I know I'll have to make adjustments this week because I've had to change my workouts to home/neighborhood workouts due to the pandemic situation. I've got my routine on autopilot though, so all I need to do is focus on my nutrition and keep at it.


    One last thing: do me a favor and enjoy your next greek yogurt for me! I cut it for a few weeks to see how my body responded without dairy. It turns out that it was the reason my psoriasis was flaring up and acne breakouts. I'm heartbroken because that was my one comfort food and such a boss source of protein, but my skin/health > greek yogurt. </3 


    Thanks for giving me some of your valuable time to answer my questions!

  • Posted On: 03-18-20, 5:12 pm (EDT) #4

    Measuring strength gain from push-ups/pull-ups & "calories burned"

    March 18, 2020, 5:12 pm
    Posted by: hmlewisburke

    I appreciate your encouragement! You really made my day!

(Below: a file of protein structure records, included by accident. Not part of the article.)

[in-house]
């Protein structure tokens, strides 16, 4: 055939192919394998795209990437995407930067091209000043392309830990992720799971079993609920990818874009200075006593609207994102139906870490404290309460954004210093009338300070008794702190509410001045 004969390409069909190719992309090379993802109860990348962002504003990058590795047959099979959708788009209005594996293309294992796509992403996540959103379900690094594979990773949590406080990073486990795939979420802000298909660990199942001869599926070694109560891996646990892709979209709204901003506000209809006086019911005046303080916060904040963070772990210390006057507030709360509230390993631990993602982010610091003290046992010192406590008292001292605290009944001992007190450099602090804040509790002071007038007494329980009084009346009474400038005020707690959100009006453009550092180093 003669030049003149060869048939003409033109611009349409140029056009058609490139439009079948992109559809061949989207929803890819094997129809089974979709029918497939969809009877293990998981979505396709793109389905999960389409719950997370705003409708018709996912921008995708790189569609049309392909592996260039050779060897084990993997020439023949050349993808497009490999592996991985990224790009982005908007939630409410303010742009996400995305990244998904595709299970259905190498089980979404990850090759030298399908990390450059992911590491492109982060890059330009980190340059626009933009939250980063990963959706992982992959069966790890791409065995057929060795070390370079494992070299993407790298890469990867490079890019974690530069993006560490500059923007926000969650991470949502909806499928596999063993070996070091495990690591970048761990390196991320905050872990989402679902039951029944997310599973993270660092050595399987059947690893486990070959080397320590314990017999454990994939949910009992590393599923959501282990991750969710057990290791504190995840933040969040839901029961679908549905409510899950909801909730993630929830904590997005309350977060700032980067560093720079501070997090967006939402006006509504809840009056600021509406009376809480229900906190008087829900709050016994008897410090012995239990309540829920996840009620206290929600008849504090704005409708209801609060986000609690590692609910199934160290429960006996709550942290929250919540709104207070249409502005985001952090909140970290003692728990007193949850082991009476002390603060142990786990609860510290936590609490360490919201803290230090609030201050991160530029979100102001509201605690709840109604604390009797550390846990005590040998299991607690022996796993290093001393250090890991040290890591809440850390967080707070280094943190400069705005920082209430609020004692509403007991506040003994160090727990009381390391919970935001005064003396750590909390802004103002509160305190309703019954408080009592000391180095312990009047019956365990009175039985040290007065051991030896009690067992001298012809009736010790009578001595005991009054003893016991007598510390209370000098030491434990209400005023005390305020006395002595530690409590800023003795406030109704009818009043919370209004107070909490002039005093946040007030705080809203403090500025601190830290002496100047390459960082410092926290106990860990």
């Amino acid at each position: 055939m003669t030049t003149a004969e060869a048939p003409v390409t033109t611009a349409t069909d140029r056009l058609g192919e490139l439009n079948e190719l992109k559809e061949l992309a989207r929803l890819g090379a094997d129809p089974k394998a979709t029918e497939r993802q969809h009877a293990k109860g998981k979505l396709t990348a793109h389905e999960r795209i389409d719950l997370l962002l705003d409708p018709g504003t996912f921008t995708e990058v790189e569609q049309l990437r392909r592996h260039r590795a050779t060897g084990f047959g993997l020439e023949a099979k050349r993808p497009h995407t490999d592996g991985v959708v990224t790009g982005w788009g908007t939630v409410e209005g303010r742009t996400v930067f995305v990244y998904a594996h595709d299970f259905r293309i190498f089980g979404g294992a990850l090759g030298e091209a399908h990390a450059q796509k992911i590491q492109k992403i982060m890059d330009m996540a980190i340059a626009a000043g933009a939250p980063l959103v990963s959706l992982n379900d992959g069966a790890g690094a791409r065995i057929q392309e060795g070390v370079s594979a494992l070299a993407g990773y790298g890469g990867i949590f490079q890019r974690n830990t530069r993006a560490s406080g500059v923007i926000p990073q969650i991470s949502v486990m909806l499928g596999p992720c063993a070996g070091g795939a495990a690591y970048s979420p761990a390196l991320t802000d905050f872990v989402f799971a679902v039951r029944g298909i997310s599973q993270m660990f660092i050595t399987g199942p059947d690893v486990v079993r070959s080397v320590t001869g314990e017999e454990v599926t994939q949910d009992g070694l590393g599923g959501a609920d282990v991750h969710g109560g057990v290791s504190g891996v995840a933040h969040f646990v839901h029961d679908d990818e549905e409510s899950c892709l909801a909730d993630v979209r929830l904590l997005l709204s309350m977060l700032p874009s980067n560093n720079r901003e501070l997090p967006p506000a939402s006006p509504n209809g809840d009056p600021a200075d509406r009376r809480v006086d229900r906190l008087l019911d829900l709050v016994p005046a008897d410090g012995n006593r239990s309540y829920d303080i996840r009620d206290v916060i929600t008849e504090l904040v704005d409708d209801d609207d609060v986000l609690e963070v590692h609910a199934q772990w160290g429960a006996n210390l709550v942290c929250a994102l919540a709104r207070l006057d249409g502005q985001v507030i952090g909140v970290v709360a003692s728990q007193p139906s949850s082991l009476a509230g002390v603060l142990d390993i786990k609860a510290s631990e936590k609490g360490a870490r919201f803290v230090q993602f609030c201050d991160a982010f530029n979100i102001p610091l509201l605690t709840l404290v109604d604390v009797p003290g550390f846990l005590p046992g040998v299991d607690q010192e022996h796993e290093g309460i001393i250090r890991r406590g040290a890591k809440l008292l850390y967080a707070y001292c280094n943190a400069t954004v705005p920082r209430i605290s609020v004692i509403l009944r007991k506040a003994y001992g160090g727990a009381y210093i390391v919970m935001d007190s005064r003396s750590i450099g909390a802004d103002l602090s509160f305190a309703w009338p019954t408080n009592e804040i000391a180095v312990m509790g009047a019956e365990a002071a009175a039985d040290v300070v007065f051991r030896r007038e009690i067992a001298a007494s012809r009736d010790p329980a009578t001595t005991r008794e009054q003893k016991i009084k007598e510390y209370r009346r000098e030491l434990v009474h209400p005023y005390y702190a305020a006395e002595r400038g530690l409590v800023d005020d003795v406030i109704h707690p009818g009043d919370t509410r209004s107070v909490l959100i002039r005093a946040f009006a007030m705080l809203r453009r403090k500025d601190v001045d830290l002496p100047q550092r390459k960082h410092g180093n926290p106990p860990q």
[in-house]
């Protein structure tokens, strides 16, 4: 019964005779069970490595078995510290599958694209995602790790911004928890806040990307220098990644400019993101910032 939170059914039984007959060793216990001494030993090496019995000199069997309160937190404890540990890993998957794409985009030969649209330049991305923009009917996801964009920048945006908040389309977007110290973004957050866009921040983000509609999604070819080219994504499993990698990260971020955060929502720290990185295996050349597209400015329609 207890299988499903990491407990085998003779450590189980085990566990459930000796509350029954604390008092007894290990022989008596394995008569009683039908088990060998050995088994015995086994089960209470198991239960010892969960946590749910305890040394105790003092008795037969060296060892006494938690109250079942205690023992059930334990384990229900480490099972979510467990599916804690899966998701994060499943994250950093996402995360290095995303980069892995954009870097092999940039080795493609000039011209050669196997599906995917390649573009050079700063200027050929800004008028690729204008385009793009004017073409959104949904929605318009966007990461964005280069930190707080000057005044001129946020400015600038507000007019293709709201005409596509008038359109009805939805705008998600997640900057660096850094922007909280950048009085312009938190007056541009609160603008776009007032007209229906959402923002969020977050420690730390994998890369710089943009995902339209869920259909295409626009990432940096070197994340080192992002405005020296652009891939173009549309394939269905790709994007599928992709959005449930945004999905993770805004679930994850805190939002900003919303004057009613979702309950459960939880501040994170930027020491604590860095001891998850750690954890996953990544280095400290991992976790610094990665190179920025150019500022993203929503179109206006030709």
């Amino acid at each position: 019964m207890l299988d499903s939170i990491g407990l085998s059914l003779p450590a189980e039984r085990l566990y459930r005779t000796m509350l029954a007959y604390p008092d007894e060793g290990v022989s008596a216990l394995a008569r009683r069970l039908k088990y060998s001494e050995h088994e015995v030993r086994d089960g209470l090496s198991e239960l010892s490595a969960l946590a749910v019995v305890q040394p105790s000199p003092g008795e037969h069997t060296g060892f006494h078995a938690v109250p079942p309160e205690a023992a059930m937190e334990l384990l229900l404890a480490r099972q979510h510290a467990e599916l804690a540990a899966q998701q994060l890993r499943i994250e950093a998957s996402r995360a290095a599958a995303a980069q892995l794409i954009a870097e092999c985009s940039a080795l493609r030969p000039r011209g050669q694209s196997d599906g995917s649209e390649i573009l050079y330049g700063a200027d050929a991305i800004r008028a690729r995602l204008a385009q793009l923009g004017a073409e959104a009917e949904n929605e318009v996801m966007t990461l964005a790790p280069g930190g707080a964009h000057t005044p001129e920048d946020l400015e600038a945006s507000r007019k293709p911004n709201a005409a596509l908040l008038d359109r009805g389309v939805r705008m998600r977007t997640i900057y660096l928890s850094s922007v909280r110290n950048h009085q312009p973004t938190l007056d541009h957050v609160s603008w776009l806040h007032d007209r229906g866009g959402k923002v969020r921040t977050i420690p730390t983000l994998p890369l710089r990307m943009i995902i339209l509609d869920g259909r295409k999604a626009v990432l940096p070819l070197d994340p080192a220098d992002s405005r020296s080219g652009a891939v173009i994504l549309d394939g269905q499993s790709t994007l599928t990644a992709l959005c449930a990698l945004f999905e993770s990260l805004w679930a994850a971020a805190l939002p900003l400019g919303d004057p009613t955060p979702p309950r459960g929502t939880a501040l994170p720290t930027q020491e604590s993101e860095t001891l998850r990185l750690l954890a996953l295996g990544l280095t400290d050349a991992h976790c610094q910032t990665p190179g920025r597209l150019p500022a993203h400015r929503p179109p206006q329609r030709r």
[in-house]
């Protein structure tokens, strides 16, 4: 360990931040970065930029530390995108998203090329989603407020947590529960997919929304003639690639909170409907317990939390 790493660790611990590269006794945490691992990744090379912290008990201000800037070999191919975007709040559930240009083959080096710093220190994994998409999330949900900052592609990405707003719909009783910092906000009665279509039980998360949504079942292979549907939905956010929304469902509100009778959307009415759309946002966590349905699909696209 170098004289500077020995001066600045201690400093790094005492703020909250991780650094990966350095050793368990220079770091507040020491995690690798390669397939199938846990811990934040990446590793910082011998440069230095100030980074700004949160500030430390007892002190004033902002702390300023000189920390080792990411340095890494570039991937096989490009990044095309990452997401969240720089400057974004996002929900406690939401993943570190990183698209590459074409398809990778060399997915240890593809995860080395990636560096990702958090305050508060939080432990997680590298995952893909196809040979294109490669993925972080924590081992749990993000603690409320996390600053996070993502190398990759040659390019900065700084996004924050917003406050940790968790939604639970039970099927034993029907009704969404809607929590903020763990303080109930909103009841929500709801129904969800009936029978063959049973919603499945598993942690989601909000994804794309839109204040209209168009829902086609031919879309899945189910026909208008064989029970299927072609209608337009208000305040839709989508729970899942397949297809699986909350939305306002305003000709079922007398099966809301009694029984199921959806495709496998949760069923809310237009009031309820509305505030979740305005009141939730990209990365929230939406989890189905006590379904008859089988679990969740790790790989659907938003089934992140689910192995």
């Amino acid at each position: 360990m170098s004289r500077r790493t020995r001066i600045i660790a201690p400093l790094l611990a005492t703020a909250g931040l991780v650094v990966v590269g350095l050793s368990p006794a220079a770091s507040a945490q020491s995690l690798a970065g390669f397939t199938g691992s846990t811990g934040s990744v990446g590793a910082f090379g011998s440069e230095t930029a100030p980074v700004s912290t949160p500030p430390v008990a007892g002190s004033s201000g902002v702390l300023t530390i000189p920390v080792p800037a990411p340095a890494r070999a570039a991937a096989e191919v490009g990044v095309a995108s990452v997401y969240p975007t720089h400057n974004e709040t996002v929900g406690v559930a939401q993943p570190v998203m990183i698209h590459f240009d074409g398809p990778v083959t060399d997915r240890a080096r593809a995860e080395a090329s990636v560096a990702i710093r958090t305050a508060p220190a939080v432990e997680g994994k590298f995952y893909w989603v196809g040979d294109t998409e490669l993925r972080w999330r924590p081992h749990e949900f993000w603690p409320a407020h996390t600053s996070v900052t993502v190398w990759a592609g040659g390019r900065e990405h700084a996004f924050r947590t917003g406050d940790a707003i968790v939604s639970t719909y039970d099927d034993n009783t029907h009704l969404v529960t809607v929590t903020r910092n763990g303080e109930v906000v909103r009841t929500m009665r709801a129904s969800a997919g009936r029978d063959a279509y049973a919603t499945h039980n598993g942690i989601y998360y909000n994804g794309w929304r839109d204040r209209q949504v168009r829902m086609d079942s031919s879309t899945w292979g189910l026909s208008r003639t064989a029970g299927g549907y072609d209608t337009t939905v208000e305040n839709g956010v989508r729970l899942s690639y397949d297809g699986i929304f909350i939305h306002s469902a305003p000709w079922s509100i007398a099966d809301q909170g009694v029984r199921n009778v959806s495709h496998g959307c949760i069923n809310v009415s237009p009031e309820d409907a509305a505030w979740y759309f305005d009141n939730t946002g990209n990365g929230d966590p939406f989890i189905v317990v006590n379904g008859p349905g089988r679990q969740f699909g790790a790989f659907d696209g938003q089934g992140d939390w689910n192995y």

That makes perfect sense. Thanks for the simple and easy-to-apply advice. You've given me some relief knowing that I was on the right track. 

    I know I'll have to make adjustments this week because I've had to change my workouts to home/neighborhood workouts due to the pandemic situation. I've got my routine on autopilot though, so all I need to do is focus on my nutrition and keep at it.


    One last thing: do me a favor and enjoy your next greek yogurt for me! I cut it for a few weeks to see how my body responded without dairy. It turns out that it was the reason my psoriasis was flaring up and acne breakouts. I'm heartbroken because that was my one comfort food and such a boss source of protein, but my skin/health > greek yogurt. </3 


    Thanks for giving me some of your valuable time to answer my questions!

    @hmlewisburke Sorry about the Greek yoghurt, I don't know what I would do if I couldn't eat it anymore either, I eat it basically every day! You could always try coconut yoghurt? That should be dairy free and maybe that won't cause acne breakouts or any psoriasis flare ups?